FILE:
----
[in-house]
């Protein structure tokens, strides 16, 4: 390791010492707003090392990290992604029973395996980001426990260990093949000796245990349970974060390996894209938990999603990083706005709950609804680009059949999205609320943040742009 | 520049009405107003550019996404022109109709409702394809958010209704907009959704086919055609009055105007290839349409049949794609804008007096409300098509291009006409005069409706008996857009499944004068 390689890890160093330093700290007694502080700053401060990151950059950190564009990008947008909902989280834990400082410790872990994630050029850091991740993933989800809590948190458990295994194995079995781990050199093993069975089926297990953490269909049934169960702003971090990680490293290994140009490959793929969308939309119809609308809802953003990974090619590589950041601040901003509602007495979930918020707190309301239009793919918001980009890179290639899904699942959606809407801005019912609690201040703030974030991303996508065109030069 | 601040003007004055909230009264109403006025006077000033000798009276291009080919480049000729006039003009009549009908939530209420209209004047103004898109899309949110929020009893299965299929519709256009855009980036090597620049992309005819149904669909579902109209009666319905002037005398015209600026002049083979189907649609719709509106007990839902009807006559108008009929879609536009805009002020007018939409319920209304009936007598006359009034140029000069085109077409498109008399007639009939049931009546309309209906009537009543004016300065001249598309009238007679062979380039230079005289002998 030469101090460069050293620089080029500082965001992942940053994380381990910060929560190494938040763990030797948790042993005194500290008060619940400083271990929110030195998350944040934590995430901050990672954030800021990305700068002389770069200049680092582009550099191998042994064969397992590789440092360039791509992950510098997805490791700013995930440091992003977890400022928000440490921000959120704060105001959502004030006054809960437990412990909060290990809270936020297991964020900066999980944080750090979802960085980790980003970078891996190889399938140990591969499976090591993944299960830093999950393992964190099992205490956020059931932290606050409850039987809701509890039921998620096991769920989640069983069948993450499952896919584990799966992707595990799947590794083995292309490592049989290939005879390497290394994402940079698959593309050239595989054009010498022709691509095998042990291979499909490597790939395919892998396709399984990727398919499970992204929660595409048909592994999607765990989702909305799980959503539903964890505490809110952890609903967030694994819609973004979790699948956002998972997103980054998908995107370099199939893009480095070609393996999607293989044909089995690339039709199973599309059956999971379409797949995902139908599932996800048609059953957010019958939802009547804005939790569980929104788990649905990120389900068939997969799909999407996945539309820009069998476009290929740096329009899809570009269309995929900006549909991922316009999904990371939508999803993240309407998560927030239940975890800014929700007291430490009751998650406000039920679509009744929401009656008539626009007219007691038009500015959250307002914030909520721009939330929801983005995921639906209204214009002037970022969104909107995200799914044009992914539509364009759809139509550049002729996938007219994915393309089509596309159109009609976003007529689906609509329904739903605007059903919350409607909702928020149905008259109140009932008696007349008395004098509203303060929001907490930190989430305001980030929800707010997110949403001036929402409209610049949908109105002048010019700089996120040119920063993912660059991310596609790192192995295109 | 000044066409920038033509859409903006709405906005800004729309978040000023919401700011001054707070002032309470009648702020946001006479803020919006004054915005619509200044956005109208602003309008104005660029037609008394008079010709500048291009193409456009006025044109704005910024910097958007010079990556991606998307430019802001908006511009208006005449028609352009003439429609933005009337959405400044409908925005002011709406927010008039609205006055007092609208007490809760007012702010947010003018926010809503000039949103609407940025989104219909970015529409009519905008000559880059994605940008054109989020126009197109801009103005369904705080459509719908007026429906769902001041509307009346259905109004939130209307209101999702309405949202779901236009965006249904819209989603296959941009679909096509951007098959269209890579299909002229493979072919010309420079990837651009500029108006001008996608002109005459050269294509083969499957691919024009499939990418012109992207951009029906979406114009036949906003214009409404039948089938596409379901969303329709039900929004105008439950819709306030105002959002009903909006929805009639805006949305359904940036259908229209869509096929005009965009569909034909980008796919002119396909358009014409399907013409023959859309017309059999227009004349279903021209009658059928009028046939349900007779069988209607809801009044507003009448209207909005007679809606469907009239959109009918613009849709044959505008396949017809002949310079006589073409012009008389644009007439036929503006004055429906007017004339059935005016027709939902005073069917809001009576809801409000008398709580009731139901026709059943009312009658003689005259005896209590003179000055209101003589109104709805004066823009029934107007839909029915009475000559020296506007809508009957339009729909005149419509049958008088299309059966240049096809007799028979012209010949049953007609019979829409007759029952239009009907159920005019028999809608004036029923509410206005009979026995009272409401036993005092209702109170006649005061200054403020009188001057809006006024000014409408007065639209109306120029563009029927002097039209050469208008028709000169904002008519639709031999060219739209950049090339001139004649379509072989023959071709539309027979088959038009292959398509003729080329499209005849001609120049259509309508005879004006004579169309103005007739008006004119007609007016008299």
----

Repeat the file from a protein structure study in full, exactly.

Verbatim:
[in-house]
């Protein structure tokens, strides 16, 4: 390791010492707003090392990290992604029973395996980001426990260990093949000796245990349970974060390996894209938990999603990083706005709950609804680009059949999205609320943040742009 | 520049009405107003550019996404022109109709409702394809958010209704907009959704086919055609009055105007290839349409049949794609804008007096409300098509291009006409005069409706008996857009499944004068 390689890890160093330093700290007694502080700053401060990151950059950190564009990008947008909902989280834990400082410790872990994630050029850091991740993933989800809590948190458990295994194995079995781990050199093993069975089926297990953490269909049934169960702003971090990680490293290994140009490959793929969308939309119809609308809802953003990974090619590589950041601040901003509602007495979930918020707190309301239009793919918001980009890179290639899904699942959606809407801005019912609690201040703030974030991303996508065109030069 | 601040003007004055909230009264109403006025006077000033000798009276291009080919480049000729006039003009009549009908939530209420209209004047103004898109899309949110929020009893299965299929519709256009855009980036090597620049992309005819149904669909579902109209009666319905002037005398015209600026002049083979189907649609719709509106007990839902009807006559108008009929879609536009805009002020007018939409319920209304009936007598006359009034140029000069085109077409498109008399007639009939049931009546309309209906009537009543004016300065001249598309009238007679062979380039230079005289002998 030469101090460069050293620089080029500082965001992942940053994380381990910060929560190494938040763990030797948790042993005194500290008060619940400083271990929110030195998350944040934590995430901050990672954030800021990305700068002389770069200049680092582009550099191998042994064969397992590789440092360039791509992950510098997805490791700013995930440091992003977890400022928000440490921000959120704060105001959502004030006054809960437990412990909060290990809270936020297991964020900066999980944080750090979802960085980790980003970078891996190889399938140990591969499976090591993944299960830093999950393992964190099992205490956020059931932290606050409850039987809701509890039921998620096991769920989640069983069948993450499952896919584990799966992707595990799947590794083995292309490592049989290939005879390497290394994402940079698959593309050239595989054009010498022709691509095998042990291979499909490597790939395919892998396709399984990727398919499970992204929660595409048909592994999607765990989702909305799980959503539903964890505490809110952890609903967030694994819609973004979790699948956002998972997103980054998908995107370099199939893009480095070609393996999607293989044909089995690339039709199973599309059956999971379409797949995902139908599932996800048609059953957010019958939802009547804005939790569980929104788990649905990120389900068939997969799909999407996945539309820009069998476009290929740096329009899809570009269309995929900006549909991922316009999904990371939508999803993240309407998560927030239940975890800014929700007291430490009751998650406000039920679509009744929401009656008539626009007219007691038009500015959250307002914030909520721009939330929801983005995921639906209204214009002037970022969104909107995200799914044009992914539509364009759809139509550049002729996938007219994915393309089509596309159109009609976003007529689906609509329904739903605007059903919350409607909702928020149905008259109140009932008696007349008395004098509203303060929001907490930190989430305001980030929800707010997110949403001036929402409209610049949908109105002048010019700089996120040119920063993912660059991310596609790192192995295109 | 000044066409920038033509859409903006709405906005800004729309978040000023919401700011001054707070002032309470009648702020946001006479803020919006004054915005619509200044956005109208602003309008104005660029037609008394008079010709500048291009193409456009006025044109704005910024910097958007010079990556991606998307430019802001908006511009208006005449028609352009003439429609933005009337959405400044409908925005002011709406927010008039609205006055007092609208007490809760007012702010947010003018926010809503000039949103609407940025989104219909970015529409009519905008000559880059994605940008054109989020126009197109801009103005369904705080459509719908007026429906769902001041509307009346259905109004939130209307209101999702309405949202779901236009965006249904819209989603296959941009679909096509951007098959269209890579299909002229493979072919010309420079990837651009500029108006001008996608002109005459050269294509083969499957691919024009499939990418012109992207951009029906979406114009036949906003214009409404039948089938596409379901969303329709039900929004105008439950819709306030105002959002009903909006929805009639805006949305359904940036259908229209869509096929005009965009569909034909980008796919002119396909358009014409399907013409023959859309017309059999227009004349279903021209009658059928009028046939349900007779069988209607809801009044507003009448209207909005007679809606469907009239959109009918613009849709044959505008396949017809002949310079006589073409012009008389644009007439036929503006004055429906007017004339059935005016027709939902005073069917809001009576809801409000008398709580009731139901026709059943009312009658003689005259005896209590003179000055209101003589109104709805004066823009029934107007839909029915009475000559020296506007809508009957339009729909005149419509049958008088299309059966240049096809007799028979012209010949049953007609019979829409007759029952239009009907159920005019028999809608004036029923509410206005009979026995009272409401036993005092209702109170006649005061200054403020009188001057809006006024000014409408007065639209109306120029563009029927002097039209050469208008028709000169904002008519639709031999060219739209950049090339001139004649379509072989023959071709539309027979088959038009292959398509003729080329499209005849001609120049259509309508005879004006004579169309103005007739008006004119007609007016008299």